Sharing rooms – how does it work?
On the online entry form you can nominate any travelling companions that you would like to share a room with and/or be accommodated close to so that couples or friends can be roomed together. This can be in a double bed or in twin beds. If you are travelling alone like many of our riders, you can choose to 'twin share' where single riders are paired with other riders of the same gender and sometimes changed at each accommodation to create interest in sharing rooms. Single Supplement is also available for those that would like their own room for the whole trip. If you are a chronic snorer or have other habits that may affect your fellow room-mates we suggest booking your own room.
What is the camping like?
Due to the long distance between accommodation in some of Australia’s more remote areas, camping may be necessary for the entire tour group. Check tour details for specific information. These nights out in the bush are often the highlight of the tour for many people. We will provide basic amenities with an emphasis on enjoying the camping experience and a focus on hygiene. We often have a fire which is used to cook delicious dinners on for an authentic outback experience.
Those booked on an accommodation option can choose to have their air-mattress and tent provided free of charge for any nights where camping is necessary or they can bring their own.
For those on a camping option, tent, air-mattress and sleeping bag are usually available for hire, bookable on the ‘Optional Extras’ area of the booking form, or you can provide your own. Packing a small comfortable pillow can add a lot of comfort to a night sleep.
What’s not included in the tour price?
• Airfare and transportation to and from the tour pick-up/drop-off locations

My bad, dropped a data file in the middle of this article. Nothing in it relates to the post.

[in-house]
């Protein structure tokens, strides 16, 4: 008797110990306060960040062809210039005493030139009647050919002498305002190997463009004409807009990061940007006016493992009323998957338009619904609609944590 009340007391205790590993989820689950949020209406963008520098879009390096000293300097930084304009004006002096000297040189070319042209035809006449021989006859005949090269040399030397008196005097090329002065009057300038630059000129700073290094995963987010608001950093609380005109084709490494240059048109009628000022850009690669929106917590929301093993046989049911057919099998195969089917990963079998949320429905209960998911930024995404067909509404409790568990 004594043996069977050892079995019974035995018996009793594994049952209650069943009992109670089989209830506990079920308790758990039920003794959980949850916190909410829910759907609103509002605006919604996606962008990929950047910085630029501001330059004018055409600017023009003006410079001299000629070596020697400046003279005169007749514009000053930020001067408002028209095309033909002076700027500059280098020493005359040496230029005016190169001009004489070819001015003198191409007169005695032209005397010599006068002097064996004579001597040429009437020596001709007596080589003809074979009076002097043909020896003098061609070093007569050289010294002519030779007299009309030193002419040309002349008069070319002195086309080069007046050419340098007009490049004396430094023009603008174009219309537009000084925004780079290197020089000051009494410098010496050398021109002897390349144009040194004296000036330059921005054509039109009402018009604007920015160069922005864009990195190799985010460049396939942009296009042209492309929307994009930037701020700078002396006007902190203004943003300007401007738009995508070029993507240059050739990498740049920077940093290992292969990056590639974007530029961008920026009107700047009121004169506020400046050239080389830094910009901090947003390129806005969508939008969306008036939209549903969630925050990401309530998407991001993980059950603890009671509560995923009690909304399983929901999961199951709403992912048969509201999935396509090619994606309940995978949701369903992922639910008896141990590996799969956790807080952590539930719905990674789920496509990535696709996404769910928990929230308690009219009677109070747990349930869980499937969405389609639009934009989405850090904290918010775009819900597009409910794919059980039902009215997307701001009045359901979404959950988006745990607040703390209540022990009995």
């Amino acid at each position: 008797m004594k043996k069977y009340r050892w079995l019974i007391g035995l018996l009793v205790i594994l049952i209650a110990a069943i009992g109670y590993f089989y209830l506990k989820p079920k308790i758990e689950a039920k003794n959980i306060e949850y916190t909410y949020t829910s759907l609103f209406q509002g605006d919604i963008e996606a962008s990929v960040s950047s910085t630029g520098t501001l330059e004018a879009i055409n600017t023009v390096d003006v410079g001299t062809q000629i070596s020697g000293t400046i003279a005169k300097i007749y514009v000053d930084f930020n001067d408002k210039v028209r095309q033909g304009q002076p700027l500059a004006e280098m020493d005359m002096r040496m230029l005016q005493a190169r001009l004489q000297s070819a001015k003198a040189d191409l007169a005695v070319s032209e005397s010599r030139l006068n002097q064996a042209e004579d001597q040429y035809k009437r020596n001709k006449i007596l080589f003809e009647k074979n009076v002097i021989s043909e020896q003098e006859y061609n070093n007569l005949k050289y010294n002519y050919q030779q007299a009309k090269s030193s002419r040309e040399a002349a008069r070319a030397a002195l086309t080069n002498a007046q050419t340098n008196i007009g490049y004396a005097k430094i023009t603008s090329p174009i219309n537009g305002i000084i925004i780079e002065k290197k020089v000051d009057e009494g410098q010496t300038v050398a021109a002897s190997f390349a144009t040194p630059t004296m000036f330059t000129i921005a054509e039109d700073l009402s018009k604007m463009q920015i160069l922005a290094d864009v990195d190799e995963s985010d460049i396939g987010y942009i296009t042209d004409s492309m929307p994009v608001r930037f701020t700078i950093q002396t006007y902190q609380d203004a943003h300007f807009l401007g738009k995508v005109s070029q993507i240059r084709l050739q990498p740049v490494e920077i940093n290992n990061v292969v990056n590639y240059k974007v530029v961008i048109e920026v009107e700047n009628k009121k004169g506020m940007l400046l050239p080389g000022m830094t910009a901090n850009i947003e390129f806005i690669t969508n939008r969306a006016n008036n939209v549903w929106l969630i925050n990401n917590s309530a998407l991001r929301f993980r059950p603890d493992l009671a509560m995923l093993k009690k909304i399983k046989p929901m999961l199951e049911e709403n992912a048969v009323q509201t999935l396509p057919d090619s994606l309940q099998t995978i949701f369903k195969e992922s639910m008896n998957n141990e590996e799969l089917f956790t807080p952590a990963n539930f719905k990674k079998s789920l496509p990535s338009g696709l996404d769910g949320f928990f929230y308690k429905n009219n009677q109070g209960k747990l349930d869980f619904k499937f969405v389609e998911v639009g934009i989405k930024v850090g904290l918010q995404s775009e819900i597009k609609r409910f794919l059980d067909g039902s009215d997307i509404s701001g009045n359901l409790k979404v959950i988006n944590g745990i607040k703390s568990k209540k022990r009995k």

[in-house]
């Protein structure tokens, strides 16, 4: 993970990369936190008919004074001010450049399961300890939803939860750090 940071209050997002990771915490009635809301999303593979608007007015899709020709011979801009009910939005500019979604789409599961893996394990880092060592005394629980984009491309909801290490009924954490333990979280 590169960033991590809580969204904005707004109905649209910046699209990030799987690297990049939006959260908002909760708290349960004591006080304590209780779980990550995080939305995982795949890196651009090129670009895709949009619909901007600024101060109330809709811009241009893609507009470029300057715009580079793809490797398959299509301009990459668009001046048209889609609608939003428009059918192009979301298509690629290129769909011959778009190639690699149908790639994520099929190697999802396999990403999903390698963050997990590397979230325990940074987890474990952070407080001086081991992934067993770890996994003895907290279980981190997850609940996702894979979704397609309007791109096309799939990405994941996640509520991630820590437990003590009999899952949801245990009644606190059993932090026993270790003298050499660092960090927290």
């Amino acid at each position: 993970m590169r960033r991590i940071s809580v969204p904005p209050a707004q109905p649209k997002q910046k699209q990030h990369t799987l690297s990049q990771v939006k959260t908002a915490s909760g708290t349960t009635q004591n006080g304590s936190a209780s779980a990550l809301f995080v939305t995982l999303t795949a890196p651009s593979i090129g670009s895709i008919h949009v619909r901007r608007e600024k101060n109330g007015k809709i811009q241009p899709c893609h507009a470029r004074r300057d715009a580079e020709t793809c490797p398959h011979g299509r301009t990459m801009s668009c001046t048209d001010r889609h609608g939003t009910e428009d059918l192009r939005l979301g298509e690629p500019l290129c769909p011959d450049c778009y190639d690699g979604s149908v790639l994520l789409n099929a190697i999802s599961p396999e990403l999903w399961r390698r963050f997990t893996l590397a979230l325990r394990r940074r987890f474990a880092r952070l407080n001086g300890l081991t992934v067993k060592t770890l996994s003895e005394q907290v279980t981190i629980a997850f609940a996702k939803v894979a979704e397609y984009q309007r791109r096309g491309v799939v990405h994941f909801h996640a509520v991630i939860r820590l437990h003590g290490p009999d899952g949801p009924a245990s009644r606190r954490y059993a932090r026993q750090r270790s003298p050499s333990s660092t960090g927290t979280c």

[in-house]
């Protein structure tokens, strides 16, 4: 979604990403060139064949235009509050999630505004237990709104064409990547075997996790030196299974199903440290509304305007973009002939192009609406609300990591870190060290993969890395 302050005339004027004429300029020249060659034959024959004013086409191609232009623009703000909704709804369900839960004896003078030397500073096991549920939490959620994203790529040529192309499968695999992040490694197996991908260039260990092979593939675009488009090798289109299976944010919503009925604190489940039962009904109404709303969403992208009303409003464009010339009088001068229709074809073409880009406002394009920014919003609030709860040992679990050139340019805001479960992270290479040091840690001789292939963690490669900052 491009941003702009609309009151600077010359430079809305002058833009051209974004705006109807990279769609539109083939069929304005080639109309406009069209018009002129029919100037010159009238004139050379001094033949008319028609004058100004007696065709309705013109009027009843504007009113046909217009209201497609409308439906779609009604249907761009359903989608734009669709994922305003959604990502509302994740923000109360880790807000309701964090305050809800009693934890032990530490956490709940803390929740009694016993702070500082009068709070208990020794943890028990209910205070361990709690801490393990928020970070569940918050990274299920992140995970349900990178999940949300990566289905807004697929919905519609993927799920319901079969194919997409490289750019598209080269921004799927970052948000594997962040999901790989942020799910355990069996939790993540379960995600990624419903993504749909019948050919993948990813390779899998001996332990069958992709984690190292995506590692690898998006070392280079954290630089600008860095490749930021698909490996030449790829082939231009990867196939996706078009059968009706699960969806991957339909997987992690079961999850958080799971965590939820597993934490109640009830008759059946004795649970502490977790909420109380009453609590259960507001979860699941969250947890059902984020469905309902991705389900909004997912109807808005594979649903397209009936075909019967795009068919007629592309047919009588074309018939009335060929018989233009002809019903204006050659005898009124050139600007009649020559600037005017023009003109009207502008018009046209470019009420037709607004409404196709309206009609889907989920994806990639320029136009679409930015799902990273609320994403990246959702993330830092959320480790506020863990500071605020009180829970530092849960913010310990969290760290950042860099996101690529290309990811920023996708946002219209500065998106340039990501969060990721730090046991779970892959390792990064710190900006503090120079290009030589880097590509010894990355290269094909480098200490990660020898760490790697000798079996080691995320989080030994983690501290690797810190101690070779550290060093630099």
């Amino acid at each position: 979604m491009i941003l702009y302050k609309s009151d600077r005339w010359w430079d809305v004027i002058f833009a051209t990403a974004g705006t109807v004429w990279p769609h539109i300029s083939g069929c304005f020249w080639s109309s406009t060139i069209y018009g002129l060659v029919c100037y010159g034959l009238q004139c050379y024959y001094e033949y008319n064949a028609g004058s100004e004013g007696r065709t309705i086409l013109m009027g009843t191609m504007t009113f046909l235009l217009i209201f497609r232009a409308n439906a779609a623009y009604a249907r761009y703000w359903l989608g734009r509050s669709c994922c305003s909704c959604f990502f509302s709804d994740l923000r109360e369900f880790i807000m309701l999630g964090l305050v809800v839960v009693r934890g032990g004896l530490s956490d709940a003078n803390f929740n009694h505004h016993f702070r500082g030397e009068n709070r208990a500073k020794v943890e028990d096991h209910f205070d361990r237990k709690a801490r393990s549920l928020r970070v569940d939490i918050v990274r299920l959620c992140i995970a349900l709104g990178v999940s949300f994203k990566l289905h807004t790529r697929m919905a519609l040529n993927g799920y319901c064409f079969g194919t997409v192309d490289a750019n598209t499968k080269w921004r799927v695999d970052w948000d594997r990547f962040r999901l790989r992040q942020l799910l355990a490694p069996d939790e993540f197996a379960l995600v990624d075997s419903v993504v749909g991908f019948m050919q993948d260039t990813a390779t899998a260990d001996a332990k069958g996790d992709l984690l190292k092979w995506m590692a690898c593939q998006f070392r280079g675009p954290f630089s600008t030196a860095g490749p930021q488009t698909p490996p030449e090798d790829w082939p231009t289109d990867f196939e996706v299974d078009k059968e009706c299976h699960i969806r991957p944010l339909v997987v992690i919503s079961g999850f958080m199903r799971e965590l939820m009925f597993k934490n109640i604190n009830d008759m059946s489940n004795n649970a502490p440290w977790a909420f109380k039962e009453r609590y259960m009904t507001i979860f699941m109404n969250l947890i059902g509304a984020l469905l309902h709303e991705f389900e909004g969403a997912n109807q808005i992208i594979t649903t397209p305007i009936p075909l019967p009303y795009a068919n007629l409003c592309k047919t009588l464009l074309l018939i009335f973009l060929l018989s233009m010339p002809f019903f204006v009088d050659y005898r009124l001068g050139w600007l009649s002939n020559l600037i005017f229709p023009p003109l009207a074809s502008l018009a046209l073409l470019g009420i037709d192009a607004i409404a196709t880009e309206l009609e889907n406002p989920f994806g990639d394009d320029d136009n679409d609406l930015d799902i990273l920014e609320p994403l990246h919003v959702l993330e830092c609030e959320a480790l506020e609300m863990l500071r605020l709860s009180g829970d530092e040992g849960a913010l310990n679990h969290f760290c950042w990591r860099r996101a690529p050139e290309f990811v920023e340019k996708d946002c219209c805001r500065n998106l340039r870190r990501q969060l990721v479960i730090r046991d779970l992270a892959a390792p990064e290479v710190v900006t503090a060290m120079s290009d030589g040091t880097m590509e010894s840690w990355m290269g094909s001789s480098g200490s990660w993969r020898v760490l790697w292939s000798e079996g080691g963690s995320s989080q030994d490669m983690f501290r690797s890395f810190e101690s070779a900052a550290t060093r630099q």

• Accommodation before and after the tour other than stated on the 'day to day' inclusions (pre & post accom can often be booked by us - check the ‘Optional Extras’ under the ‘Pricing’ tab)
• Personal accident or travel insurance
• Personal items purchased during the tour
• Some meals may not be included allowing you the opportunity to explore the regional cuisine and choose your own meal. Check tour details for more information.
• Optional activities and sightseeing
What sorts of people join our rides?
People from all parts of Australia and overseas. Ages generally range from 30 - 70 with the average age about 50 years old. Adventurous cyclists usually about 40% women & 60% men with a mix of singles, friends and couples.
What is the weather likely to be?
Our tours have been specifically scheduled to take into consideration the best time of year to travel to that destination. This takes into account the temperate range, possible rainfall and the prevailing winds. Of course, we can’t ever control the weather however this only adds to the adventure and excitement of your travel experience!
For more specific weather and climate information visit www.bom.gov.au or for our international tours visit www.worldweather.org
What type of bike is best?